Chapel by the Sea celebrates the Christian faith – that God loves us all and entered our world as the man Jesus Christ to bring us forgiveness, joy, hope and peace. We also believe life is to be celebrated as something beautiful and creative. The Chapel service and programs are open to all those interested in building a stronger community and helping others. Our congregation and volunteers share their skills, passions and ideas at our events, community and childcare centres, for which we are truly grateful.

For more information about this UCA congregation go to: Chapel by the Sea

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Opinion: A Basis of (for) Union …. not a Basis of (for) the Uniting Church

THE UNITING CHURCH AND THE DEATH OF NON-CONFORMITY.

John Gunson

In 2017 we celebrated both the 40th Anniversary of the Uniting Church in Australia and the 500th Anniversary of the beginning of the Protestant Reformation in Europe.

These seminal events were worth celebrating, not because they defined forever how we should understand and define the nature of the church and of Christian faith, but because they were declarations of exactly the opposite, namely that “the church” must be under constant reformation.

The very last thing we ought to do is to assume or believe that the so-called “truth” arrived at at a certain point in history is the final truth about either faith or life. The evil and ignorance of such a position is of course best illustrated by the tragedy of Christendom, the approximately 1200 years that preceded the Reformation when Church and State were co-terminus, and when the church decided on what was truth, not only in the religious sphere, but in every human field of knowledge and endeavour, including science and law.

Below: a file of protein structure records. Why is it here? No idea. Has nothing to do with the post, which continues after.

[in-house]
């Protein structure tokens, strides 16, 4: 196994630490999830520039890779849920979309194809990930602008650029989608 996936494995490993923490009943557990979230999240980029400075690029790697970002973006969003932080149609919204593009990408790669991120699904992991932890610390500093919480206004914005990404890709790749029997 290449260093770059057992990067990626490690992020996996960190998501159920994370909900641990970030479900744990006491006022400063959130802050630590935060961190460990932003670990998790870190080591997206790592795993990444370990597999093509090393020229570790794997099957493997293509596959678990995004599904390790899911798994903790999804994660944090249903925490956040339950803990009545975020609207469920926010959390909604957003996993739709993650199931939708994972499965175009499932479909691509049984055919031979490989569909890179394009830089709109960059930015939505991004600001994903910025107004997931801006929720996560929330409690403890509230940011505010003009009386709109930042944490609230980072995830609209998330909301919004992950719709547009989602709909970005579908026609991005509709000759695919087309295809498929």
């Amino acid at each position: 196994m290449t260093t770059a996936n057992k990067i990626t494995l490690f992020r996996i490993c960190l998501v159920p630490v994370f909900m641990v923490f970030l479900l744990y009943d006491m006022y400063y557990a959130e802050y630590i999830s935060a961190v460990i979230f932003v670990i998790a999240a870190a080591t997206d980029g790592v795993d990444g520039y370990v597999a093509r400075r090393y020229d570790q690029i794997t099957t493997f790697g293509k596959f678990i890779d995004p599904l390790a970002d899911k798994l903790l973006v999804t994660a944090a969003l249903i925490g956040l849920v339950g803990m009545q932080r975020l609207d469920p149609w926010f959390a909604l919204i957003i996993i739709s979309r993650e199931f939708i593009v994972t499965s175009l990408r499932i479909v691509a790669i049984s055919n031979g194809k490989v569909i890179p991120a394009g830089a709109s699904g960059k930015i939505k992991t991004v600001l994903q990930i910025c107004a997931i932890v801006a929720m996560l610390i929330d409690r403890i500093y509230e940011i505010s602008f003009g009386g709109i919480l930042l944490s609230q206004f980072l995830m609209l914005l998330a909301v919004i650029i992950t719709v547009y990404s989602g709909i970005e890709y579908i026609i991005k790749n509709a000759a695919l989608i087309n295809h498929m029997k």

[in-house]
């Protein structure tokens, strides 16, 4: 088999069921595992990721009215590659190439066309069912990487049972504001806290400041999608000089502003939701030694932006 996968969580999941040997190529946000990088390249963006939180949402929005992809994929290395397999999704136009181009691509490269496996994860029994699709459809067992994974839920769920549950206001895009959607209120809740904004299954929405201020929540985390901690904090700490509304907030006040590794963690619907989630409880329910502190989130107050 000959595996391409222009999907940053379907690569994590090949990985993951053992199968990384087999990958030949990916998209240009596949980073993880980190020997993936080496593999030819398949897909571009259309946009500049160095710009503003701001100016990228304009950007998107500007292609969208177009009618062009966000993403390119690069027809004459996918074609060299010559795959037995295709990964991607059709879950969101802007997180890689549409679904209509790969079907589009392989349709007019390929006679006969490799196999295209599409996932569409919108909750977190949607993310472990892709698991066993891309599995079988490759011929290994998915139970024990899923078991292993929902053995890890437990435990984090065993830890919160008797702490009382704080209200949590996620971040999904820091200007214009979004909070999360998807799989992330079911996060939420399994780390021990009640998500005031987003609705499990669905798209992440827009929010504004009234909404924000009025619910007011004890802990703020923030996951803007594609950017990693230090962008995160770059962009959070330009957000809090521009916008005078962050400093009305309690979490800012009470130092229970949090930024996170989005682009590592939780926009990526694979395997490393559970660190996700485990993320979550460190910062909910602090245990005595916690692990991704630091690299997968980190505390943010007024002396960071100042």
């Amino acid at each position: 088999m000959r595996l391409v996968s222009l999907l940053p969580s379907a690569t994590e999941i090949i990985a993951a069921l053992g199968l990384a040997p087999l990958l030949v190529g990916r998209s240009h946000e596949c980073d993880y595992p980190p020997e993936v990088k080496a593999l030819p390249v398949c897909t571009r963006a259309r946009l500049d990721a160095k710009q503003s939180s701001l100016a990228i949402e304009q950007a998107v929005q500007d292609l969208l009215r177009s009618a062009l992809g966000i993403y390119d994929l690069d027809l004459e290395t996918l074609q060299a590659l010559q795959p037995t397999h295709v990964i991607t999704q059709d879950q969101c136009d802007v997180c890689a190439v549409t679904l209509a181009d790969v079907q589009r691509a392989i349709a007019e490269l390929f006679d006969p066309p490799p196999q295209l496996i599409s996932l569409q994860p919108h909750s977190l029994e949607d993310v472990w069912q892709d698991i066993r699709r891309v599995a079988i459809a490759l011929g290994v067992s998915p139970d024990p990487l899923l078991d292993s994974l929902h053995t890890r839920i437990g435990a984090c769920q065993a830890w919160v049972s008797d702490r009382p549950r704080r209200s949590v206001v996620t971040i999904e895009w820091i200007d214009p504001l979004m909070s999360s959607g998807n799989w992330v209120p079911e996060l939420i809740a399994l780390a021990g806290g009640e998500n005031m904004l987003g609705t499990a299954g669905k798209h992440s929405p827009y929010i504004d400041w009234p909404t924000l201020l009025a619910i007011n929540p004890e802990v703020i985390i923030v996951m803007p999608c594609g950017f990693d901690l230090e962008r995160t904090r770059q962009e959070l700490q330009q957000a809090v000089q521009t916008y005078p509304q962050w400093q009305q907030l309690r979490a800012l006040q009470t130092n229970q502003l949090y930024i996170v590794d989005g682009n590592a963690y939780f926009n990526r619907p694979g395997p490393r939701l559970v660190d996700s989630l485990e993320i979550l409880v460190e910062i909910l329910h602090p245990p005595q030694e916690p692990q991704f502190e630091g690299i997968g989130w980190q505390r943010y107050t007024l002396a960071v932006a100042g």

Without the Protestant Reformation the vast advances in human knowledge and well-being that we enjoy today may not have occurred. The “Enlightenment” itself would have been a much greater struggle without this challenge to the church’s control of all truth.

I have no desire to return to the Reformation’s re-definitions of Christian faith and church. They are as dated and imperfect as that which preceded it, which was largely defined by a very flawed, political and academic process which occurred in 325CE under the Roman Emperor Constantine, a definition of Christian faith and expression of church that bears little resemblance (if any) to the foundational events of Christianity in the early decades of the Common era.

The Uniting Church came into being, however, not to reform the churches’ doctrinal positions nor to escape coercive and corrupt leadership and practices, as in the 15th century, but because of an overwhelming ecumenical spirit that saw the scandal of competing denominations of common “free church” or non-conformist origin, and because of a mutually held, and in hindsight naïve and impossible dream of ultimately moving on to greater Christian union with Anglicans and others.

It was precisely this dream that lay behind the Uniting Church’s expression of it’s faith in the “Basis of Union”. Two significant factors guided the expression and content of “The Basis”. The first and most significant was the deliberate calculation that other, especially larger denominations such as the Anglicans, would not take us seriously if we did not, like them, stand under a largely universally accepted definition of faith such as the historic Nicene Creed, which we carefully re-expressed in the Basis of Union.

Second was the purely accidental fact of history that the young “turks” of the three negotiating non-conformist churches (over-represented on the Joint Commission preparing for the union of their respective churches) were largely, if not entirely, the product of a Barthian theological education and who were moving away from their denominational roots to a neo-orthodox theological position. I have to confess that I was one of them at that time, but not myself on the Joint Commission.

Also on the Joint Commission were a number of senior Congregational representatives who were alarmed, both by this step backward to neo-orthodoxy, but equally by any effort to appear to limit the possibilities of a growing, on-going understanding of the truth, or, as some would have put it, the on-going revelation of the Holy Spirit, and the findings of new scholarship.